When Bruce Chatwin was dying of AIDS, his friend Werner Herzog made a final visit. As a parting gift, Chatwin gave him his rucksack. Thirty years later, Herzog sets out on his own journey, inspired by Chatwin’s passion for the nomadic life, uncovering stories of lost tribes, wanderers and dreamers.
Mikhail Gorbachev, former president of the Soviet Union, sits down with filmmaker Werner Herzog to discuss his many achievements. Topics include the talks to reduce nuclear weapons, the reunification of Germany and the dissolution of his country.
In the center of the story is the life of the indigenous people of the village Bakhtia at the river Yenisei in the Siberian Taiga. The camera follows the protagonists in the village over a period of a year. The natives, whose daily routines have barely changed over the last centuries, keep living their lives according to their own cultural traditions.
Bruno Stroszek is released from prison and warned to stop drinking. He has few skills and fewer expectations: with a glockenspiel and an accordion, he ekes out a living as a street musician. He befriends Eva, a prostitute down on her luck and they join his neighbor, Scheitz, an elderly eccentric, when he leaves Germany to live in Wisconsin.
An alien narrates the story of his dying planet, his and his people’s visitations to Earth and Earth’s self-made demise, while human astronauts in space are attempting to find an alternate planet for surviving humans to live on.
The film follows Kaspar Hauser (Bruno S.), who lived the first seventeen years of his life chained in a tiny cellar with only a toy horse to occupy his time, devoid of all human contact except for a man who wears a black overcoat and top hat who feeds him.
A chronicle of Gertrude Bell’s life, a traveler, writer, archaeologist, explorer, cartographer, and political attaché for the British Empire at the dawn of the twentieth century.
Werner Herzog’s documentary film about the “Grizzly Man” Timothy Treadwell and what the thirteen summers in a National Park in Alaska were like in one man’s attempt to protect the grizzly bears. The film is full of unique images and a look into the spirit of a man who sacrificed himself for nature.
Ghoulish Count Dracula lures a naive estate agent, Jonathan Harker, to his decaying Transylvanian castle with the promise of easy money. But when he spies a portrait of the man’s beautiful young wife Lucy, the vampire becomes obsessed and sets in motion their destruction.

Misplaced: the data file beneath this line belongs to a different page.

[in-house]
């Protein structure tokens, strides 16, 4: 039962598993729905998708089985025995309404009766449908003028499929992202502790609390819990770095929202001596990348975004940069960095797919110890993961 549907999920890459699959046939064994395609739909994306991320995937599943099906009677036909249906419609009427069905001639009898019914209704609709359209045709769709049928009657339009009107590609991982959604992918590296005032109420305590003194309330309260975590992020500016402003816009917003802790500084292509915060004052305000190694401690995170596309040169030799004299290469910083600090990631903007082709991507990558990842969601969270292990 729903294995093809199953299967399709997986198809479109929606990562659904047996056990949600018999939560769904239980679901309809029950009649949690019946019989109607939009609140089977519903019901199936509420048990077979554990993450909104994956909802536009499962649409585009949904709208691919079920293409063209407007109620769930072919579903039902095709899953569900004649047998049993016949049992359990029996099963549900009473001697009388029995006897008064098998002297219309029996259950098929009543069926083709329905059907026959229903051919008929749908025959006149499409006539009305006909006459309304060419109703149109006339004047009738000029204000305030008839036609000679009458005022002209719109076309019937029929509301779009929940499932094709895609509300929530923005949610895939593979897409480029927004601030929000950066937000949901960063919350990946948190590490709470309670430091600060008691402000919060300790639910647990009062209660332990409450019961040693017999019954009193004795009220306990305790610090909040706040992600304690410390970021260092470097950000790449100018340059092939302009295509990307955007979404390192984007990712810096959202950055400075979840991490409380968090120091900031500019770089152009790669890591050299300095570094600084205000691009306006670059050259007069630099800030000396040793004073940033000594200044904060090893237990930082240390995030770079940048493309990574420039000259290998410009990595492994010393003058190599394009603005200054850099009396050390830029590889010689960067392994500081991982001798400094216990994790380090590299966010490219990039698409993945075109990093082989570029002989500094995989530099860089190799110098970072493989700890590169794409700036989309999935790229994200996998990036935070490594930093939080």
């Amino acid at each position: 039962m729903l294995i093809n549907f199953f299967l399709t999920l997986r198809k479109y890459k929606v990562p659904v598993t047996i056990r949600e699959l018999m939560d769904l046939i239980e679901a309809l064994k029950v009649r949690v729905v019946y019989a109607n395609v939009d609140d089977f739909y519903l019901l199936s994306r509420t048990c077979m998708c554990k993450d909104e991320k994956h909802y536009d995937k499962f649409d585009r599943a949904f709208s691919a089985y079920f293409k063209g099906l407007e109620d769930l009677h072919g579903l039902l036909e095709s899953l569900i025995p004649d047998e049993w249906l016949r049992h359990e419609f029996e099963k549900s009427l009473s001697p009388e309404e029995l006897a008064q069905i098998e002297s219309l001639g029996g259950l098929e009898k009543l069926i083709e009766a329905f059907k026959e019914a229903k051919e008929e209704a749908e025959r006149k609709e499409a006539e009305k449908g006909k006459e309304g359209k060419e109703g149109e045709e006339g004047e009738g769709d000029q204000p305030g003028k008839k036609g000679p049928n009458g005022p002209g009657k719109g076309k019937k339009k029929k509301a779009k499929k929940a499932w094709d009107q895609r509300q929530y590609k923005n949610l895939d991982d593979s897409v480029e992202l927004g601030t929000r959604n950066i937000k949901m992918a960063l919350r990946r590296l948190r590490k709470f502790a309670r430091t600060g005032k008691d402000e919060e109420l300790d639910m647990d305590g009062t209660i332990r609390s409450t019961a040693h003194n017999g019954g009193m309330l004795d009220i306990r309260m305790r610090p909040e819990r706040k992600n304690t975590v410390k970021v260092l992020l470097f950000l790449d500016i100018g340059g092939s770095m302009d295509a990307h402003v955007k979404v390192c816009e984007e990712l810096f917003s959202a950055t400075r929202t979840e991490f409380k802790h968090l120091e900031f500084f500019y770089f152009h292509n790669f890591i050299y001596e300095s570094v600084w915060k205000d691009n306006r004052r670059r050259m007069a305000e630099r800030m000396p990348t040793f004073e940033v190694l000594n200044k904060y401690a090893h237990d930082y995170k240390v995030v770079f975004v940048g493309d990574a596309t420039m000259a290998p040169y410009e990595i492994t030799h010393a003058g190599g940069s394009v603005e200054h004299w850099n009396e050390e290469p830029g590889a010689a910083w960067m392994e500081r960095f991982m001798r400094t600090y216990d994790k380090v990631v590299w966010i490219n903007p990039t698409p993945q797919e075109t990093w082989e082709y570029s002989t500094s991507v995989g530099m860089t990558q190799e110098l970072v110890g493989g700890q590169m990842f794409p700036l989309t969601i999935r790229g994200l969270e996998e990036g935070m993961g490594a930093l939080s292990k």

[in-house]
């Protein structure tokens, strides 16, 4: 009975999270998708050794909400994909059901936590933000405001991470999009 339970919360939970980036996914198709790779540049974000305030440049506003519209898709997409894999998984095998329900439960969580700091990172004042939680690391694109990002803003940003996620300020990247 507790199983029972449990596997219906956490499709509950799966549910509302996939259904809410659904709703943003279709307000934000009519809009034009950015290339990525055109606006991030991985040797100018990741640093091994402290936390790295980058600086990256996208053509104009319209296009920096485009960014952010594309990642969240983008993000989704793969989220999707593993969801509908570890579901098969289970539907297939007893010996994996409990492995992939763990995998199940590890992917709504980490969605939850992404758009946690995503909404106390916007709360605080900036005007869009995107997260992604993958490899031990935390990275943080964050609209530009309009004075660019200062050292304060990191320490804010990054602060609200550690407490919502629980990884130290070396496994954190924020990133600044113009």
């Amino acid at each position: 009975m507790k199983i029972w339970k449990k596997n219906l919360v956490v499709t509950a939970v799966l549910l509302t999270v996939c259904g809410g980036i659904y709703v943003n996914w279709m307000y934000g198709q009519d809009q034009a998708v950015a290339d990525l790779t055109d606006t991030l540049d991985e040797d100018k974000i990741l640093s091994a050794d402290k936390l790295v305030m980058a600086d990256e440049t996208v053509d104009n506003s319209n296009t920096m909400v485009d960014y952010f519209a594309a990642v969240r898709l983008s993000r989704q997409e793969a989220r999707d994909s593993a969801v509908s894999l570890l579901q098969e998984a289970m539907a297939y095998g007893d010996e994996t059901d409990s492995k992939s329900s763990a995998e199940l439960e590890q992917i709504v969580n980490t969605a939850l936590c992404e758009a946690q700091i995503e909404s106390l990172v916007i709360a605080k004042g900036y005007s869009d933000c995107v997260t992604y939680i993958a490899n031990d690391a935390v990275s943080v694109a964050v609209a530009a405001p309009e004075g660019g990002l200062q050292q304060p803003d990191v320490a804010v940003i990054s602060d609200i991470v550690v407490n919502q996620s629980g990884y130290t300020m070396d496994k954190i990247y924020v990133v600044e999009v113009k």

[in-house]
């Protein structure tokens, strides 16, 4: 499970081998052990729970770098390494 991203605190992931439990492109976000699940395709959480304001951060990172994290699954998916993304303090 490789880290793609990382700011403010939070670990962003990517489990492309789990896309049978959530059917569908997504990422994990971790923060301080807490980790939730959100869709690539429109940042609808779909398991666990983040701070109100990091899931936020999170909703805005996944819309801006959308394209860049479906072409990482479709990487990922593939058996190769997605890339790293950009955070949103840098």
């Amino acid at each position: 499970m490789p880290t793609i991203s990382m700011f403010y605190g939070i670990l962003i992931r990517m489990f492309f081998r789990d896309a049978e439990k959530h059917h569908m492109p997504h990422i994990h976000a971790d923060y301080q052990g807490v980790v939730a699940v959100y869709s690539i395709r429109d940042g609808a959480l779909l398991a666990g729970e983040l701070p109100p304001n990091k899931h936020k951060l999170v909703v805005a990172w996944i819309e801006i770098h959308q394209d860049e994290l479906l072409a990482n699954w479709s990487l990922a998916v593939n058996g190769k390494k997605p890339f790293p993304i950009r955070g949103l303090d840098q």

Terrence McDonagh, a New Orleans Police sergeant, who starts out as a good cop, receiving a medal and a promotion to lieutenant for heroism during Hurricane Katrina. During his heroic act, McDonagh injures his back and later becomes addicted to prescription pain medication. McDonagh finds himself involved with a drug dealer who is suspected of murdering a family of African immigrants.
Brad (Michael Shannon) has committed murder and barricaded himself inside his house. With the help of his friends and neighbours, the cops piece together the strange tale of how this nice young man arrived at such a dark place; Based on a true story, this gripping and unnerving blend of deadpan comedy, melodrama and raw tragedy is fleshed out by an expert cast, including Willem Dafoe and Chloe Sevigny
Werner Herzog gains exclusive access to film inside the Chauvet caves of Southern France, capturing the oldest known pictorial creations of humankind in their astonishing natural setting.
Werner Herzog and volcanologist Clive Oppenheimer embark upon a global journey exploring some of the world’s most mythical volcanoes in Indonesia, Ethiopia, Iceland and North Korea. Speaking with scientists and indigenous peoples alike, they seek to understand the complex and deeply rooted relationship between mankind and one of nature’s greatest wonders.
Herzog and cinematographer Peter Zeitlinger go to Antarctica to meet people who live and work there, and to capture footage of the continent’s unique locations. Herzog’s voiceover narration explains that his film will not be a typical Antarctica film about “fluffy penguins”, but will explore the dreams of the people and the landscape.
In intimate conversations with those involved, including 28-year-old death row inmate Michael Perry (who was scheduled to die eight days after his interview with Herzog), legendary filmmaker Werner Herzog achieves what he describes as “a gaze into the abyss of the human soul.” As he’s so often done before, Herzog’s investigation unveils layers of humanity, making an enlightening trip out of ominous territory.
Fitzcarraldo, a dreamer who plans to bring opera and Enrico Caruso to the South American jungles. With limited funding, he must figure out how to finance the opera house, and ultimately decides to capitalize on South America’s rubber production. He discovers a hidden forest of rubber trees that is well protected by rapids, but the only way to get there is via a river on the other side of a small group of mountains. Fitzcarraldo therefore hires natives to pull his steamship over the mountain.
A fearsome 19th century bandit, Cobra Verde cuts a swath through Brazil until he arrives at the sugar plantation of Don Octávio Countinho. Not knowing that his new guest is the notorious bandit and impressed by his ruthless ways, Don Octávio hires Cobra Verde to oversee his slaves. But when Cobra Verde impregnates Don Octávio’s three daughters, the incensed plantation owner exiles the outlaw to Africa where he is expected to reopen the slave trade. Following his trans-Atlantic journey, Cobra Verde exploits tribal conflicts to commandeer an abandoned fortress and whips an army of naked warriors into a frenzied bloodlust as he vies for survival.
A scientist blames the head of a large company for an ecological disaster in South America. But when a volcano begins to show signs of erupting, they must unite to avoid a disaster.